Speaking at the ongoing World Economic Forum in Davos, the Chief Executive at the Hong Kong Exchanges and Clearing (HKEX), Li Xiaojia explained that only firms that have shown consistency in their business models should consider going public in Hong Kong. His comments are seen as a no go for mining equipment firm Bitmain which is focusing on Artificial Intelligence after the slump in Bitcoin’s price.
Xiaojia’s explained this as he was swamped with questions from the media regarding the IPO application status of firms including Bitmain Technology, Ebang International Holdings, and Canaan Creative.
The China-based Bitmain Technology is the world’s biggest cryptocurrency mining rigs manufacturer. Ebang, and Canaan are not far behind, being the world’s top mining rigs companies.
The three companies had filed applications to go public in Hong Kong in 2018. However, the crypto market wipeout and the absent regulations around digital assets seem to have put their big plans on hold.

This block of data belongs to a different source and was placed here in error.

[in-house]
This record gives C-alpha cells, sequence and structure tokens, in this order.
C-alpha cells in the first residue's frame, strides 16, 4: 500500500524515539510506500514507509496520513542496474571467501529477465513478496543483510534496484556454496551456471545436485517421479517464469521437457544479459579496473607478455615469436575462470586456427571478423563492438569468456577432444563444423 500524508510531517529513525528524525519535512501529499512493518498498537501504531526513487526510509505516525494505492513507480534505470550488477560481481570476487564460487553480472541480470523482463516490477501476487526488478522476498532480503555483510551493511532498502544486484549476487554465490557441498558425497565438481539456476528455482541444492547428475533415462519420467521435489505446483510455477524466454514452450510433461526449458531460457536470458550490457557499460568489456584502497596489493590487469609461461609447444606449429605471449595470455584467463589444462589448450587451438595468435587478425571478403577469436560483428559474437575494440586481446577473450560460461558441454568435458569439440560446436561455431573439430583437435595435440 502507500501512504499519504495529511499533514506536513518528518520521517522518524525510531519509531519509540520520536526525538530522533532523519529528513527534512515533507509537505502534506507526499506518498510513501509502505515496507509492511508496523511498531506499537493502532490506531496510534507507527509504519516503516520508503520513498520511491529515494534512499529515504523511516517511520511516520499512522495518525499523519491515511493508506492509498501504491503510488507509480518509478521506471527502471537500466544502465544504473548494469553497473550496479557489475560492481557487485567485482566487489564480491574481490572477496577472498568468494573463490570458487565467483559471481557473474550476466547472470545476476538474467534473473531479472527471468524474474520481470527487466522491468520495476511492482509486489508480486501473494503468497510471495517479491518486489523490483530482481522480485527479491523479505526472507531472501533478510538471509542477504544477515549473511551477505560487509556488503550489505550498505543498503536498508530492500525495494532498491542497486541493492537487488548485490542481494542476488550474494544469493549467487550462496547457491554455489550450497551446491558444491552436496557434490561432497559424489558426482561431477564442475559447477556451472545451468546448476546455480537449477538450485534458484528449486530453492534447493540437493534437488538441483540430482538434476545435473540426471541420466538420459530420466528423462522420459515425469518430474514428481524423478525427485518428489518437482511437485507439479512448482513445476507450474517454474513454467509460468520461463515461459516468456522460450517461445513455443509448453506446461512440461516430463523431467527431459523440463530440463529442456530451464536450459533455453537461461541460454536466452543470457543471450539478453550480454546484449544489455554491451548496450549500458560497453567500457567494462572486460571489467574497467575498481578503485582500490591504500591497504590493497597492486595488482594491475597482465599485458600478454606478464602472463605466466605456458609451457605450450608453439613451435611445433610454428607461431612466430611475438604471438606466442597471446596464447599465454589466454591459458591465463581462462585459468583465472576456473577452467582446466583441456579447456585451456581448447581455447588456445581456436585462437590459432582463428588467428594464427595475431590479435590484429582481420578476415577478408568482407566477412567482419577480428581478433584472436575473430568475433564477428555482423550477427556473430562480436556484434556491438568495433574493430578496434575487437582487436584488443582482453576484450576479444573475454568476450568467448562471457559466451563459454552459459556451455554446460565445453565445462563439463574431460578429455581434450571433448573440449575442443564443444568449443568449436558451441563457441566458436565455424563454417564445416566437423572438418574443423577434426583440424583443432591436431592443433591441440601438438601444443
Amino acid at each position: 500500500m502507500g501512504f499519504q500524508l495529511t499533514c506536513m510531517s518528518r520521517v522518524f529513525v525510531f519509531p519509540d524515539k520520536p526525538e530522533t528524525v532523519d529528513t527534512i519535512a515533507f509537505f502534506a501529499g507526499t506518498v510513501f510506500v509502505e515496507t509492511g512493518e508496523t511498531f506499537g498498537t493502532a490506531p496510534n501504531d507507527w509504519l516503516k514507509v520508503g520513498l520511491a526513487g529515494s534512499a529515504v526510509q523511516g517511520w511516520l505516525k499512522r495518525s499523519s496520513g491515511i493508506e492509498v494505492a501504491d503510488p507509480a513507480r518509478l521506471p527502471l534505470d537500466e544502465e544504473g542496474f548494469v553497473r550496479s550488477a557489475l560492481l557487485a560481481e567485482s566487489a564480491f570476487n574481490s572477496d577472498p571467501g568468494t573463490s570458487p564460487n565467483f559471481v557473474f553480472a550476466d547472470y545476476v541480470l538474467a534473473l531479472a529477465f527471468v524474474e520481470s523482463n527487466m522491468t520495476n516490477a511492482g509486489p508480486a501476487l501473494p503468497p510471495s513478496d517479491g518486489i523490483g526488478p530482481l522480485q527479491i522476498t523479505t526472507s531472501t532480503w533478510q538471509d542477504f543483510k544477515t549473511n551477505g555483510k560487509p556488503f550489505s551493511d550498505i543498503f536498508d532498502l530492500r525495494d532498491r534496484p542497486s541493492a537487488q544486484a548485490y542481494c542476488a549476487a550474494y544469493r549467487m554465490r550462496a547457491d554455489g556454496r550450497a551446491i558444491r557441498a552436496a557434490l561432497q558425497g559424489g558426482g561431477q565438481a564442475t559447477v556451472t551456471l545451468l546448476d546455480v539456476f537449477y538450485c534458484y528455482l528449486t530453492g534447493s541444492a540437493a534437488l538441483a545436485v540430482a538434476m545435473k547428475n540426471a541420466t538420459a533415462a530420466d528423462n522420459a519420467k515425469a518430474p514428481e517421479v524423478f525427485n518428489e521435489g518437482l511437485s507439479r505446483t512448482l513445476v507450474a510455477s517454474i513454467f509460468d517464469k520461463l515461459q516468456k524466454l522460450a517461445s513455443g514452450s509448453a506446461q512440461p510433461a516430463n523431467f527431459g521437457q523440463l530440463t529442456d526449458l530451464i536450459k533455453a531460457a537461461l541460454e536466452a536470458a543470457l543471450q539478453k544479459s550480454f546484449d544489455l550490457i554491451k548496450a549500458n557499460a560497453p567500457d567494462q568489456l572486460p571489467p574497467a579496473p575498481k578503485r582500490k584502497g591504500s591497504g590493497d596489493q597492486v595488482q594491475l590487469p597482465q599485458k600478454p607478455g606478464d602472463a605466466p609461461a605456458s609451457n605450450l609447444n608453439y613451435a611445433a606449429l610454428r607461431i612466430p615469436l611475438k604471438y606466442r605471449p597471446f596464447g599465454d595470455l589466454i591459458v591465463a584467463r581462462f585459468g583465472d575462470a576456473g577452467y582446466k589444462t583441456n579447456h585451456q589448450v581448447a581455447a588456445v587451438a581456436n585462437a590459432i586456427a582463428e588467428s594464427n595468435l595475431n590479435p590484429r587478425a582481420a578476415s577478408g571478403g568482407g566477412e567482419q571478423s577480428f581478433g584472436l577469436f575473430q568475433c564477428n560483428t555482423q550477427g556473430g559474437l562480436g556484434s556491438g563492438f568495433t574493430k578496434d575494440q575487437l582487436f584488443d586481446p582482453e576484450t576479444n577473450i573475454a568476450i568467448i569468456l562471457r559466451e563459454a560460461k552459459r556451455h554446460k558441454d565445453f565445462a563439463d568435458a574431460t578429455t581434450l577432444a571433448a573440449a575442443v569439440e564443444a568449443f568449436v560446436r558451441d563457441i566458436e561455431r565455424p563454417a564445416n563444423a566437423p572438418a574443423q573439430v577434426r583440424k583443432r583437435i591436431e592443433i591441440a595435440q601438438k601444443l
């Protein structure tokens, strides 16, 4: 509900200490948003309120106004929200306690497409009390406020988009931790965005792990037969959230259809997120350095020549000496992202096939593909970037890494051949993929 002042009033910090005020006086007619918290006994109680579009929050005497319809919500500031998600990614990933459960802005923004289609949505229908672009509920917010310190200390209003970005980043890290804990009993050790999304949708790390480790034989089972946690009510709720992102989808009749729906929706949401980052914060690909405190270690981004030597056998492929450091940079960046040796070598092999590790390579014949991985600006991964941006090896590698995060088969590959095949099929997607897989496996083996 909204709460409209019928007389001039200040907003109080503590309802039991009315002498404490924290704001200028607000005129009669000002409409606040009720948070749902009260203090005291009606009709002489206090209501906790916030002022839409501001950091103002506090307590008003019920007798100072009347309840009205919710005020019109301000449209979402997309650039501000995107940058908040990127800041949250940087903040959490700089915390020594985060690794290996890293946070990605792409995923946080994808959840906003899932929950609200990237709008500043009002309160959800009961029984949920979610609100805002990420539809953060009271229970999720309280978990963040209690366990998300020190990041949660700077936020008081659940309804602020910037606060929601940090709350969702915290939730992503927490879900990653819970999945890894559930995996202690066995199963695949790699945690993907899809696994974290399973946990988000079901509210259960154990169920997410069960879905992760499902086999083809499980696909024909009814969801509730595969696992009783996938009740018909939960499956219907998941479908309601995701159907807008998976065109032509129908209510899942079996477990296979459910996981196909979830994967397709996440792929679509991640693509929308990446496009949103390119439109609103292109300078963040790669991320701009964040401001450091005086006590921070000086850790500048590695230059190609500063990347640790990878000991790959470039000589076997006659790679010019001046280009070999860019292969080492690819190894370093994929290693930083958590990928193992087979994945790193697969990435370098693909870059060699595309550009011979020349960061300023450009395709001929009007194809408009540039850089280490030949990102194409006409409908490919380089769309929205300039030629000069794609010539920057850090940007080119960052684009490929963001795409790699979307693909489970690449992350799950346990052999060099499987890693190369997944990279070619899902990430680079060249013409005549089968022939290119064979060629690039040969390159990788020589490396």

Speaking on the sidelines of the forum, Xiaojia did not specifically mention the case of the three mining firms. He, rather, elaborated on the broad principles for listing on the Hong Kong’s stock exchange.
According to Xiaojia,
“If a company made billions of US dollars through Business A, but suddenly said it will do Business B without showing any performance or said Business B is better, then I don’t think the Business A featured in their application will be sustainable. Besides, if regulators were hands off on Business A in the past but will regulate it in the future, will you be able to continue the business and still make money from it?”
It is interesting to note that Li’s comments run parallel with what the three Chinese mining equipment manufacturers are trying to do. Despite obtaining their major source of revenue from the mining business, these firms are now focusing their plans on the Artificial Intelligence industry owing to the ongoing slump in the crypto markets.
That’s not all, things don’t look very bright for these companies as their IPOs are to potentially stay in the limbo by the Hong Kong Exchanges and Clearing owing to lack of regulations in the industry.